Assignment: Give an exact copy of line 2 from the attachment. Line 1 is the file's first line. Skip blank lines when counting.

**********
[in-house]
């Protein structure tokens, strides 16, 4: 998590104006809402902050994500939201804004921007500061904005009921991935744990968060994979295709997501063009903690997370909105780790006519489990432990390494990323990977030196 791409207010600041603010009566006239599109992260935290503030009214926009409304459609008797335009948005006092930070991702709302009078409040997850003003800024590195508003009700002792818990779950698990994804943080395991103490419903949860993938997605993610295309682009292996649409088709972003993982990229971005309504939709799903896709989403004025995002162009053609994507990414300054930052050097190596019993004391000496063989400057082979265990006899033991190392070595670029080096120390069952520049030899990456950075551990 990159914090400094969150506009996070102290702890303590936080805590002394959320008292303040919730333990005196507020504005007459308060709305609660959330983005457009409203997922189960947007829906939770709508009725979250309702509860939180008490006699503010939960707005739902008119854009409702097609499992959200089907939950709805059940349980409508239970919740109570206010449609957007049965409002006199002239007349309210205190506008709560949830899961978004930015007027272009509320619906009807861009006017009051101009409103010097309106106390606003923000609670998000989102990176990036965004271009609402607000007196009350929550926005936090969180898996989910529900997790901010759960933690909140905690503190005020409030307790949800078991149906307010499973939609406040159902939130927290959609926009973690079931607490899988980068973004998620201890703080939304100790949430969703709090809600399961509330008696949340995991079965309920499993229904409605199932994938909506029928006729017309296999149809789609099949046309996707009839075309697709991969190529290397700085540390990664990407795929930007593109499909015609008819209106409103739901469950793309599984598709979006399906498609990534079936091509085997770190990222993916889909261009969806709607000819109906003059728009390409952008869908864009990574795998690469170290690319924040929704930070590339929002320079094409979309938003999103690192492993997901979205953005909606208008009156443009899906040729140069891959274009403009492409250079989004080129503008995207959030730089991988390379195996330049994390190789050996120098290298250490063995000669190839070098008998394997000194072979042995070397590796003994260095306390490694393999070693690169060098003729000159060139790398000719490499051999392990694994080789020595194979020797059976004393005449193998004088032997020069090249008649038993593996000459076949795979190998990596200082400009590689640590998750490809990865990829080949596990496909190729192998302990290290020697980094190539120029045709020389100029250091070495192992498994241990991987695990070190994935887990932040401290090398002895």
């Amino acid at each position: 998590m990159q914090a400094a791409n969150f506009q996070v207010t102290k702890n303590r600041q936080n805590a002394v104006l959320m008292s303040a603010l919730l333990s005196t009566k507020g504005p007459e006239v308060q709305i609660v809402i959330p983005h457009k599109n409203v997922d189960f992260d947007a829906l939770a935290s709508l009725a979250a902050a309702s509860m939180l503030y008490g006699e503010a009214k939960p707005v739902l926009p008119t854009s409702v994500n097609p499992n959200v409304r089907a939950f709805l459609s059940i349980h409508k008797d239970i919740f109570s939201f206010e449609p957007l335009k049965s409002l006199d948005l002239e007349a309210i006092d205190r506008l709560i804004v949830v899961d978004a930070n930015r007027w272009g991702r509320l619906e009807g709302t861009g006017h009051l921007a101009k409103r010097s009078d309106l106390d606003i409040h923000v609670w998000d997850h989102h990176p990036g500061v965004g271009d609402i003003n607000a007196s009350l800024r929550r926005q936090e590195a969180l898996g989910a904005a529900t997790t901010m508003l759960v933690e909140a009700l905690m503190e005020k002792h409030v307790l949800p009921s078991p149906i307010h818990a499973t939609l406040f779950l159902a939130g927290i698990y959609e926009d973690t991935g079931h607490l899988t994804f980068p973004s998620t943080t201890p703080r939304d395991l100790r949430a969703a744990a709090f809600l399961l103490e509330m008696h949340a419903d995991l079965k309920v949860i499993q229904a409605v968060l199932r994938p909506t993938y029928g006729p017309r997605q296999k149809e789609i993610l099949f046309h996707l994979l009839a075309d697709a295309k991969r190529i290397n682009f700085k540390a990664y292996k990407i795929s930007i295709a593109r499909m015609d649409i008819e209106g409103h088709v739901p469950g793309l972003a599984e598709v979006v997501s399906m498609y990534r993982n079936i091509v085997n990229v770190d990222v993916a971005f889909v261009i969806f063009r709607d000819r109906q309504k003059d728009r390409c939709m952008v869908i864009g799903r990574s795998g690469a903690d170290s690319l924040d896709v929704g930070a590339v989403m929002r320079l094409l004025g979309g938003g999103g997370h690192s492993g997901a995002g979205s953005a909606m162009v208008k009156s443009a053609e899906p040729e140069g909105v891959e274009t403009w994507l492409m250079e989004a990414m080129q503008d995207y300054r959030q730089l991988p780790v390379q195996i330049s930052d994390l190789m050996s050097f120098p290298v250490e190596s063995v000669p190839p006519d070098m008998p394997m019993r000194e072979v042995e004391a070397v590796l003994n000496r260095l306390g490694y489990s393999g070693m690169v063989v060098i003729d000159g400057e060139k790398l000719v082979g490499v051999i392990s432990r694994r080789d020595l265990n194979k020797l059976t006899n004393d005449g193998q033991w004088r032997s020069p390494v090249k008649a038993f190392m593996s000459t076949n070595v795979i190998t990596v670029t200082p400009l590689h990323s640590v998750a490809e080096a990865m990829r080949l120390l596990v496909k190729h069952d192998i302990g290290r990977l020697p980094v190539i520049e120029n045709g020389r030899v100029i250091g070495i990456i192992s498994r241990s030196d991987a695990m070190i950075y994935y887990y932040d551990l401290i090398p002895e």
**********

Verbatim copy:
């Protein structure tokens, strides 16, 4: 998590104006809402902050994500939201804004921007500061904005009921991935744990968060994979295709997501063009903690997370909105780790006519489990432990390494990323990977030196 791409207010600041603010009566006239599109992260935290503030009214926009409304459609008797335009948005006092930070991702709302009078409040997850003003800024590195508003009700002792818990779950698990994804943080395991103490419903949860993938997605993610295309682009292996649409088709972003993982990229971005309504939709799903896709989403004025995002162009053609994507990414300054930052050097190596019993004391000496063989400057082979265990006899033991190392070595670029080096120390069952520049030899990456950075551990 990159914090400094969150506009996070102290702890303590936080805590002394959320008292303040919730333990005196507020504005007459308060709305609660959330983005457009409203997922189960947007829906939770709508009725979250309702509860939180008490006699503010939960707005739902008119854009409702097609499992959200089907939950709805059940349980409508239970919740109570206010449609957007049965409002006199002239007349309210205190506008709560949830899961978004930015007027272009509320619906009807861009006017009051101009409103010097309106106390606003923000609670998000989102990176990036965004271009609402607000007196009350929550926005936090969180898996989910529900997790901010759960933690909140905690503190005020409030307790949800078991149906307010499973939609406040159902939130927290959609926009973690079931607490899988980068973004998620201890703080939304100790949430969703709090809600399961509330008696949340995991079965309920499993229904409605199932994938909506029928006729017309296999149809789609099949046309996707009839075309697709991969190529290397700085540390990664990407795929930007593109499909015609008819209106409103739901469950793309599984598709979006399906498609990534079936091509085997770190990222993916889909261009969806709607000819109906003059728009390409952008869908864009990574795998690469170290690319924040929704930070590339929002320079094409979309938003999103690192492993997901979205953005909606208008009156443009899906040729140069891959274009403009492409250079989004080129503008995207959030730089991988390379195996330049994390190789050996120098290298250490063995000669190839070098008998394997000194072979042995070397590796003994260095306390490694393999070693690169060098003729000159060139790398000719490499051999392990694994080789020595194979020797059976004393005449193998004088032997020069090249008649038993593996000459076949795979190998990596200082400009590689640590998750490809990865990829080949596990496909190729192998302990290290020697980094190539120029045709020389100029250091070495192992498994241990991987695990070190994935887990932040401290090398002895």